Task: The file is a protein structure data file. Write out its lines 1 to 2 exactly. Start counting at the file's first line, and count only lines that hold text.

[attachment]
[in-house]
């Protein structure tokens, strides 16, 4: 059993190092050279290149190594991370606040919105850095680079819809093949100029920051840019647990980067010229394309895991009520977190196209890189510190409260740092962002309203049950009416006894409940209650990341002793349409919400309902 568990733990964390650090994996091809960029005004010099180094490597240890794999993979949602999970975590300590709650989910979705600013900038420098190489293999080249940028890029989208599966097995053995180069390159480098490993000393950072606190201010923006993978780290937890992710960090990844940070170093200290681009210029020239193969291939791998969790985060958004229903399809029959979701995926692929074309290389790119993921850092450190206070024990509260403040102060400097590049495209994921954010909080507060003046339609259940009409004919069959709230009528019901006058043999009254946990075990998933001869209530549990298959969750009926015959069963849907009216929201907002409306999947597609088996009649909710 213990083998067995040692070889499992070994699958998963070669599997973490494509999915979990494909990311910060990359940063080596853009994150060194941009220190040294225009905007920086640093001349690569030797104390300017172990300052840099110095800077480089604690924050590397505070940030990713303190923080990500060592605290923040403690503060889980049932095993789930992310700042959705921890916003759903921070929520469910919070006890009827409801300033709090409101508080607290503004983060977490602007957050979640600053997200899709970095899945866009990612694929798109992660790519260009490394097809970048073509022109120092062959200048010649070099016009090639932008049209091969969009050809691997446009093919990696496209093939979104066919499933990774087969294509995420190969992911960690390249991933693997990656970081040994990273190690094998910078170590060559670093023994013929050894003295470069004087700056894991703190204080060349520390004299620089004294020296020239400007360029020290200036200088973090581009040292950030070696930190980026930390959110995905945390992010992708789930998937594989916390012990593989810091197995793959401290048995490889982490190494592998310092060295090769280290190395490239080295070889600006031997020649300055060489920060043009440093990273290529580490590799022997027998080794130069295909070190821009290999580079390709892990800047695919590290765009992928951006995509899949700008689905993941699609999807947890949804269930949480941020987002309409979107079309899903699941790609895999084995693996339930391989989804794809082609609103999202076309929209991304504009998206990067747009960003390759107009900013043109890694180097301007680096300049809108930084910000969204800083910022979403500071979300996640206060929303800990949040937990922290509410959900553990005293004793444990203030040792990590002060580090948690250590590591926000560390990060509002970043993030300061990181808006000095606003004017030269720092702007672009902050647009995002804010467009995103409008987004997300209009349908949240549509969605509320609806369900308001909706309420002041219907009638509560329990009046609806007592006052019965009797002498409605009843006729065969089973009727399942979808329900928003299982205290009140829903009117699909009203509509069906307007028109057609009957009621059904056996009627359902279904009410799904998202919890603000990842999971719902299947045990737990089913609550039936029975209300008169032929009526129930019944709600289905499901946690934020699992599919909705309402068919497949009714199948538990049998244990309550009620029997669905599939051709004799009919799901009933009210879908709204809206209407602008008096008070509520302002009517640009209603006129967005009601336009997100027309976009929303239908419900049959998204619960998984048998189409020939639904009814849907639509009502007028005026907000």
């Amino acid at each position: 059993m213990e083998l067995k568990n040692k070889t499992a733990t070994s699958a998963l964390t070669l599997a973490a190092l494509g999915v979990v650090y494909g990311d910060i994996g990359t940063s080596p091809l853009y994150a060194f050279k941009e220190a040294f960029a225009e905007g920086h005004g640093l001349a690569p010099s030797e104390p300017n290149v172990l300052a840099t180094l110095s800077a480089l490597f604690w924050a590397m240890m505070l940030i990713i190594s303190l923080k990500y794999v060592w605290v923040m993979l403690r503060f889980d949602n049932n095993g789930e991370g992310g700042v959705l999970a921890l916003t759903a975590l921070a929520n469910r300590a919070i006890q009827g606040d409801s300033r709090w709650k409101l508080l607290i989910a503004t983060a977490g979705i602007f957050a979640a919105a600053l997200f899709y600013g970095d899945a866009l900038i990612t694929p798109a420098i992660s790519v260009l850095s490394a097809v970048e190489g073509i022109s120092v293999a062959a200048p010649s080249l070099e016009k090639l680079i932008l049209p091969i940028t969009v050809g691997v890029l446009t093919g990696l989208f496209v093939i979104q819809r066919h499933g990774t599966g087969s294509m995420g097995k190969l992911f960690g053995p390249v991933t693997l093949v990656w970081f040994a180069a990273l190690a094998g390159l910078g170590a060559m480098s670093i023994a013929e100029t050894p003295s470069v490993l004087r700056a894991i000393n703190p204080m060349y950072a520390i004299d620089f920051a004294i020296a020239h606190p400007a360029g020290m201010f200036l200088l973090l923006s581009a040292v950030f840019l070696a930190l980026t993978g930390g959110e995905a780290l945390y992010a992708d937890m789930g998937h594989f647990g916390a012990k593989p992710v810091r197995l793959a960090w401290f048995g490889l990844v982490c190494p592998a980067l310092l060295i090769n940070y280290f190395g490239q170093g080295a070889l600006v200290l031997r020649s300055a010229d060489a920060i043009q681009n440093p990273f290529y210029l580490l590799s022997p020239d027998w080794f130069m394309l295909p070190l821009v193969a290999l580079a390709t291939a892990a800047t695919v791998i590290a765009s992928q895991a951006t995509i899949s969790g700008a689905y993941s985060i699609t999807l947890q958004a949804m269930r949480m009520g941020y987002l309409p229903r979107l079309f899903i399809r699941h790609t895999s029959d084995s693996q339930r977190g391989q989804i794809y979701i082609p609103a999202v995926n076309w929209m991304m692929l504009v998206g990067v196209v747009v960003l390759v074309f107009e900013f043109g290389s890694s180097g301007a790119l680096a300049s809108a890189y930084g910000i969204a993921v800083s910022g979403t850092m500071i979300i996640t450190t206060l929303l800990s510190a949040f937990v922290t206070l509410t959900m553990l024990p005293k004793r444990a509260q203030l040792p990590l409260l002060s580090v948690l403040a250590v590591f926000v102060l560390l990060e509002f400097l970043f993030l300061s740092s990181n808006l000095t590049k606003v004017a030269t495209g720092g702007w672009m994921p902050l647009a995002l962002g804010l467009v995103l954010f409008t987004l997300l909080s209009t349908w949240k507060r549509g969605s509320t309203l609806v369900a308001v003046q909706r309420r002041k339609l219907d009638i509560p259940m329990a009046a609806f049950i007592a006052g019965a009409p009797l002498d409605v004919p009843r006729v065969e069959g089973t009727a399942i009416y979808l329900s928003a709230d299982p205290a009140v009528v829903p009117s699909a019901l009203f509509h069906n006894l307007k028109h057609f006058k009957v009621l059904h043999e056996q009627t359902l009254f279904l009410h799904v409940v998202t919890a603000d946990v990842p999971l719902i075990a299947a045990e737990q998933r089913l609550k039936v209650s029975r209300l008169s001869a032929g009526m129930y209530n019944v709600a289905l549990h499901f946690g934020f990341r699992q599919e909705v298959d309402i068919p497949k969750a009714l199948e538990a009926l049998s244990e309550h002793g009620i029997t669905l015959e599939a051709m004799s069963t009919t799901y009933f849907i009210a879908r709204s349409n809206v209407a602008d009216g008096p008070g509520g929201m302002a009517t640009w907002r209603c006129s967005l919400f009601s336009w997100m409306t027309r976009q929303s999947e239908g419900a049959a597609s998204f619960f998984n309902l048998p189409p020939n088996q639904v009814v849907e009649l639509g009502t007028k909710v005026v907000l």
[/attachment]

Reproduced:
[in-house]
């Protein structure tokens, strides 16, 4: 059993190092050279290149190594991370606040919105850095680079819809093949100029920051840019647990980067010229394309895991009520977190196209890189510190409260740092962002309203049950009416006894409940209650990341002793349409919400309902 568990733990964390650090994996091809960029005004010099180094490597240890794999993979949602999970975590300590709650989910979705600013900038420098190489293999080249940028890029989208599966097995053995180069390159480098490993000393950072606190201010923006993978780290937890992710960090990844940070170093200290681009210029020239193969291939791998969790985060958004229903399809029959979701995926692929074309290389790119993921850092450190206070024990509260403040102060400097590049495209994921954010909080507060003046339609259940009409004919069959709230009528019901006058043999009254946990075990998933001869209530549990298959969750009926015959069963849907009216929201907002409306999947597609088996009649909710 213990083998067995040692070889499992070994699958998963070669599997973490494509999915979990494909990311910060990359940063080596853009994150060194941009220190040294225009905007920086640093001349690569030797104390300017172990300052840099110095800077480089604690924050590397505070940030990713303190923080990500060592605290923040403690503060889980049932095993789930992310700042959705921890916003759903921070929520469910919070006890009827409801300033709090409101508080607290503004983060977490602007957050979640600053997200899709970095899945866009990612694929798109992660790519260009490394097809970048073509022109120092062959200048010649070099016009090639932008049209091969969009050809691997446009093919990696496209093939979104066919499933990774087969294509995420190969992911960690390249991933693997990656970081040994990273190690094998910078170590060559670093023994013929050894003295470069004087700056894991703190204080060349520390004299620089004294020296020239400007360029020290200036200088973090581009040292950030070696930190980026930390959110995905945390992010992708789930998937594989916390012990593989810091197995793959401290048995490889982490190494592998310092060295090769280290190395490239080295070889600006031997020649300055060489920060043009440093990273290529580490590799022997027998080794130069295909070190821009290999580079390709892990800047695919590290765009992928951006995509899949700008689905993941699609999807947890949804269930949480941020987002309409979107079309899903699941790609895999084995693996339930391989989804794809082609609103999202076309929209991304504009998206990067747009960003390759107009900013043109890694180097301007680096300049809108930084910000969204800083910022979403500071979300996640206060929303800990949040937990922290509410959900553990005293004793444990203030040792990590002060580090948690250590590591926000560390990060509002970043993030300061990181808006000095606003004017030269720092702007672009902050647009995002804010467009995103409008987004997300209009349908949240549509969605509320609806369900308001909706309420002041219907009638509560329990009046609806007592006052019965009797002498409605009843006729065969089973009727399942979808329900928003299982205290009140829903009117699909009203509509069906307007028109057609009957009621059904056996009627359902279904009410799904998202919890603000990842999971719902299947045990737990089913609550039936029975209300008169032929009526129930019944709600289905499901946690934020699992599919909705309402068919497949009714199948538990049998244990309550009620029997669905599939051709004799009919799901009933009210879908709204809206209407602008008096008070509520302002009517640009209603006129967005009601336009997100027309976009929303239908419900049959998204619960998984048998189409020939639904009814849907639509009502007028005026907000």